Archive for August, 2013

A Child is Hurt Playing Sports Every 25 Seconds

Early this August, CBS News reported on a disturbing study that strikes fear through the hearts of parents everywhere. The study showed that youth sports can cause extremely serious injury and that severe sports injuries are very common among kids.

Our Hartford injury lawyers know that coaches, schools and professional clubs and organizations need to make sure that kids play safely when they participate in sports. It can be easy for coaches to get carried away with the game, but they need to remember that kids are just kids and that they need to be properly supervised and avoid high-risk situations that could result in serious injury.

Sports Can Create High Risks for Kids

The new study was conducted by Safe Kids Worldwide and demonstrated just how common sporting injuries are for children. According to the study:

  • Approximately 1.35 million emergency room visits each year occur as a result of severe sports injuries.
  • The most common reason for emergency room visits related to sports were strains and sprains. These injuries were followed by bruises, fractures and scrapes.
  • Severe sports injuries account for approximately 20 percent of all injury-related visits to the emergency room that are made by children and adolescents.
  • A child gets hurt while playing sports an average of once every 25 seconds in the United States.
  • A total of 163,000 of the emergency room visits occur each year because of concussions. This means that 12 percent of the total sports-related visits to the emergency room resulted from head injuries. It also means that a child gets a concussion about once every three minutes.

These injuries can have serious lifelong consequences. Concussions, especially, can have a dramatic and lasting impact on a child’s life.  Traumatic brain injury has been linked to health issues such as dementia and new studies have also suggested that a blow to the head could increase the risk of ischemic stroke.

With about half of the concussions affecting children between the ages of 12 and 15, this is a major cause for concern. Safe Kids indicates that younger children within this age group may take longer than older adults to recover from concussions and that people within this age group are also more likely to develop serious and even potentially deadly brain swelling.

Kids in their formative years, in other words, could be at risk of a fatal injury or could cause themselves harm that affects their entire future.

How Do Sports Injuries Happen?

Sports injuries can occur in any sport, the study revealed. However, football had the highest concussion rate and the highest rate of overall sports injuries.  Wrestling and cheering were also sports that had a high number of injuries, and ice hockey had the highest percentage of concussions among the injuries that players sustained. In fact, as many as 31 percent of injuries that occurred while playing ice hockey were concussions.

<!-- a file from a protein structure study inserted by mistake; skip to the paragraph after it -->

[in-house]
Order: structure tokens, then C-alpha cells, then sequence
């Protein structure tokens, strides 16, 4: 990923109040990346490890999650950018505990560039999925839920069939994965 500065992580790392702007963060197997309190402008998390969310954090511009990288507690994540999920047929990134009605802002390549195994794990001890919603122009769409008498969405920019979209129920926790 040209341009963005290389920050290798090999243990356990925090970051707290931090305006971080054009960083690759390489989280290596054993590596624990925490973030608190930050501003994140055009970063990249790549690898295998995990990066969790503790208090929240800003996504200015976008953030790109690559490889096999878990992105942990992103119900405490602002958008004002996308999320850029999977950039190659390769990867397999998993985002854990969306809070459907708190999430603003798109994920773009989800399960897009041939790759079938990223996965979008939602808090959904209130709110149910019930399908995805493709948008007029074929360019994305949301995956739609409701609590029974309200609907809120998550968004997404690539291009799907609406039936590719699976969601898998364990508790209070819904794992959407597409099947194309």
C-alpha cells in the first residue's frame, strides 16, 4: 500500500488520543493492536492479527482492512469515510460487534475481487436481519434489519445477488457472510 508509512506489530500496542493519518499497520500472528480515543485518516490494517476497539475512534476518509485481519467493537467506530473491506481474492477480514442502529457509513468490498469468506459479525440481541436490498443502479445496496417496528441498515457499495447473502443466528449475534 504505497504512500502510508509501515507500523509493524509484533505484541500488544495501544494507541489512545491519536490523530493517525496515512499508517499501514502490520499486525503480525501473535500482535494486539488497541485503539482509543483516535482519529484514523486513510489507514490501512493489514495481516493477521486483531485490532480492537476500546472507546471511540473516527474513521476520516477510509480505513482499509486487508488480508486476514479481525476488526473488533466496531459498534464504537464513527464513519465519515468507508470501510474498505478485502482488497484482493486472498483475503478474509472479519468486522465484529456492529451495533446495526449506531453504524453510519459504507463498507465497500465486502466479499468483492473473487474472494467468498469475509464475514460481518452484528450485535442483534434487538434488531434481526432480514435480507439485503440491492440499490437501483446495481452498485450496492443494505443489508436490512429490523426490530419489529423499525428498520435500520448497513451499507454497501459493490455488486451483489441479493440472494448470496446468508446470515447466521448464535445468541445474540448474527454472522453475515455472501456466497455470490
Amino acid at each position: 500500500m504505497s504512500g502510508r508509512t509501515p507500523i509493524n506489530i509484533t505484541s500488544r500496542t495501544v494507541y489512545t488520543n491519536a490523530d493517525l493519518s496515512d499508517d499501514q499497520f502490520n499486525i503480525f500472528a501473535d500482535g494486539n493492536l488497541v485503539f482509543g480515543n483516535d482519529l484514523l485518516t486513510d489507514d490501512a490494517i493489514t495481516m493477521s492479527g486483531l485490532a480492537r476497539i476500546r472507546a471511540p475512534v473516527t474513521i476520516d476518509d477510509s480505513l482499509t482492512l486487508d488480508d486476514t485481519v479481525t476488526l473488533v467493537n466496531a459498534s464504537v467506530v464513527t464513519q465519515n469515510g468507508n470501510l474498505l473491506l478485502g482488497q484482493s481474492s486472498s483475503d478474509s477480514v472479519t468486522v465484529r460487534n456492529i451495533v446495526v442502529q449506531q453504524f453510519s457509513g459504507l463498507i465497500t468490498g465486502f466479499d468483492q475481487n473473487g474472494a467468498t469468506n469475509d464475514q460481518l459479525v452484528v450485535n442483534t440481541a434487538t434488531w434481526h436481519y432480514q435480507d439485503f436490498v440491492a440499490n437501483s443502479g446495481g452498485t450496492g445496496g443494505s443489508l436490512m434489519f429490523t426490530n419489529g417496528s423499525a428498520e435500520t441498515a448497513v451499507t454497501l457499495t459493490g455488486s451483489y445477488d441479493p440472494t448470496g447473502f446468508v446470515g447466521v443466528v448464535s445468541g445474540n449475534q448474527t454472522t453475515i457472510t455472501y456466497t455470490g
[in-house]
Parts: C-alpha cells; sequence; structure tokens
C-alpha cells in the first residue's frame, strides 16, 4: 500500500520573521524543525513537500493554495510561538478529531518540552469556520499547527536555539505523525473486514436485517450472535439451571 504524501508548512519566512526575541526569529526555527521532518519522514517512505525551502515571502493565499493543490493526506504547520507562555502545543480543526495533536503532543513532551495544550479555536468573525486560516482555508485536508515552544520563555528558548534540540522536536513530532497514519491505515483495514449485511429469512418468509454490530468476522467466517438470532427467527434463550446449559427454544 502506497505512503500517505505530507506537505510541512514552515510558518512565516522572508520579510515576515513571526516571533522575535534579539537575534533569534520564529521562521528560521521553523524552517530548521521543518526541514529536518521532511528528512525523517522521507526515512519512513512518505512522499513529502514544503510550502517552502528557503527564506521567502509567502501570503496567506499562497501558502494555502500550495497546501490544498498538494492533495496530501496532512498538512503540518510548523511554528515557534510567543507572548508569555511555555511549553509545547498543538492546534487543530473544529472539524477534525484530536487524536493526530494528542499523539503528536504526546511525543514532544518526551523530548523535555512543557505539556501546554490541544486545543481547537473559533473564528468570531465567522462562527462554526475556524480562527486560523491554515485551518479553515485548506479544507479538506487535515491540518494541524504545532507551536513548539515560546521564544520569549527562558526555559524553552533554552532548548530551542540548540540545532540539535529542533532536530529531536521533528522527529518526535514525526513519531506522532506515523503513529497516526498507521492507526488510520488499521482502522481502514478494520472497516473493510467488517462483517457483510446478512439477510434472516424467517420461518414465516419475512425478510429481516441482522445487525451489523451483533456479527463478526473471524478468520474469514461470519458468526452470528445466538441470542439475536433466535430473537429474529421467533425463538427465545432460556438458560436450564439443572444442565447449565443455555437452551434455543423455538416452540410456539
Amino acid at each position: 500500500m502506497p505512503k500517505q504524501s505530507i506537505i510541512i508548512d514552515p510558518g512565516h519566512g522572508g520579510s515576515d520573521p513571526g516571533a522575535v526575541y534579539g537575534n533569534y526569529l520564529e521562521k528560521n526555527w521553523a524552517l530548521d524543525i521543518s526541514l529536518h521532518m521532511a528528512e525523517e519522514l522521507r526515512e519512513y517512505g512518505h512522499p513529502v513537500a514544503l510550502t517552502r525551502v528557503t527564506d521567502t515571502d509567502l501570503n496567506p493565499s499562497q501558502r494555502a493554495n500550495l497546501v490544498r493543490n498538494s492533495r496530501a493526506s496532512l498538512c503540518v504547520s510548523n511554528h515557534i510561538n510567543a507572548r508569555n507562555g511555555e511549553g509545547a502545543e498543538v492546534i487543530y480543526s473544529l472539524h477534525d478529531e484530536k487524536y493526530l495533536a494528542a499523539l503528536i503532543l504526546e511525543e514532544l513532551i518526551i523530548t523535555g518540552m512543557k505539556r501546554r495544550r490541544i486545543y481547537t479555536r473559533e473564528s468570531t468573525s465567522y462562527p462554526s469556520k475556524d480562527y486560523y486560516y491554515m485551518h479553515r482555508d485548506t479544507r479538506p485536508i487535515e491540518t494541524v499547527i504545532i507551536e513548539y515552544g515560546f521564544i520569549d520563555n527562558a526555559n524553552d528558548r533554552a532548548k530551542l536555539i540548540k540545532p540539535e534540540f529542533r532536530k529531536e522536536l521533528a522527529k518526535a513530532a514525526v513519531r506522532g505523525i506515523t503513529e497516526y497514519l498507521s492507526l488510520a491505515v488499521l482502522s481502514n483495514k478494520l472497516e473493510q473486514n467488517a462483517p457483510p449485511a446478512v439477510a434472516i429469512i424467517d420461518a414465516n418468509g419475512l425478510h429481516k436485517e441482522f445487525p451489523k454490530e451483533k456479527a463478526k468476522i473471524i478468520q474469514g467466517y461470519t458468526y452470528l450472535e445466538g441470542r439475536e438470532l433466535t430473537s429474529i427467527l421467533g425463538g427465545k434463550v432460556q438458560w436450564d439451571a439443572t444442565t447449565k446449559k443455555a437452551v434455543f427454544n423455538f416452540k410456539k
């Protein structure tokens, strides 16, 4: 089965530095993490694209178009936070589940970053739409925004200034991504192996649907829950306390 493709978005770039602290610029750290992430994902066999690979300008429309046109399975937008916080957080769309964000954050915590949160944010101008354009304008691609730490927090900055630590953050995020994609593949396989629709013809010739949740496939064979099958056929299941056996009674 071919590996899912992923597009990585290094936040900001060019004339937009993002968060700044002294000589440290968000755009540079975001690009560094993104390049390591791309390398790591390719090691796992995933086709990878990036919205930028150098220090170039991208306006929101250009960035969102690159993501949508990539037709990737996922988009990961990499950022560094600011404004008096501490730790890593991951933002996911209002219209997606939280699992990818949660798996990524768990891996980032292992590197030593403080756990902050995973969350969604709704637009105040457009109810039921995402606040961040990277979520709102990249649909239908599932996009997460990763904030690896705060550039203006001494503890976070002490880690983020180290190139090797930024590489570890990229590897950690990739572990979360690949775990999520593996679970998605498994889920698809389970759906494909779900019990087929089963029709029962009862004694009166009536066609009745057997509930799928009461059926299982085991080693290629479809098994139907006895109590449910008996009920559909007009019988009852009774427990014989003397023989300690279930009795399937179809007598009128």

These injuries happen for a lot of different reasons, including simple bad luck. Sometimes, however, kids are put into dangerous situations by adults who should know better. If coaches and school teams don’t provide adequate safety equipment or proper supervision to their players, the school or coach could become liable for the harm kids suffer during game play.

If you or your child was injured in an accident, contact the Law Offices of Mark E. Salomone & Morelli, by calling  1-800-WIN-WIN-1.

DOT Taking New Steps to Help Pedestrians Stay Safe

Walking is a great way to get around. Some people walk for pleasure while others commute on foot. Unfortunately, walking can also be dangerous if city roads are not designed for pedestrians or if drivers don’t take steps to share the road safely.

Accidents end up happening far too often when pedestrians are involved, and the CDC reports that in 2010 there was a pedestrian killed in a crash an average of once every two hours throughout the year. With another 70,000 pedestrians injured over the course of the same year, there was also a pedestrian injured once every eight minutes.

Our New Haven pedestrian accident lawyers know that the number of pedestrian crashes has increased over the past several years, with the National Highway Traffic Safety Administration (NHTSA) reporting that the number of pedestrian fatalities rose eight percent between 2009 and 2011. Something needs to be done to help keep pedestrians safe and the Department of Transportation is taking steps to accomplish this important goal.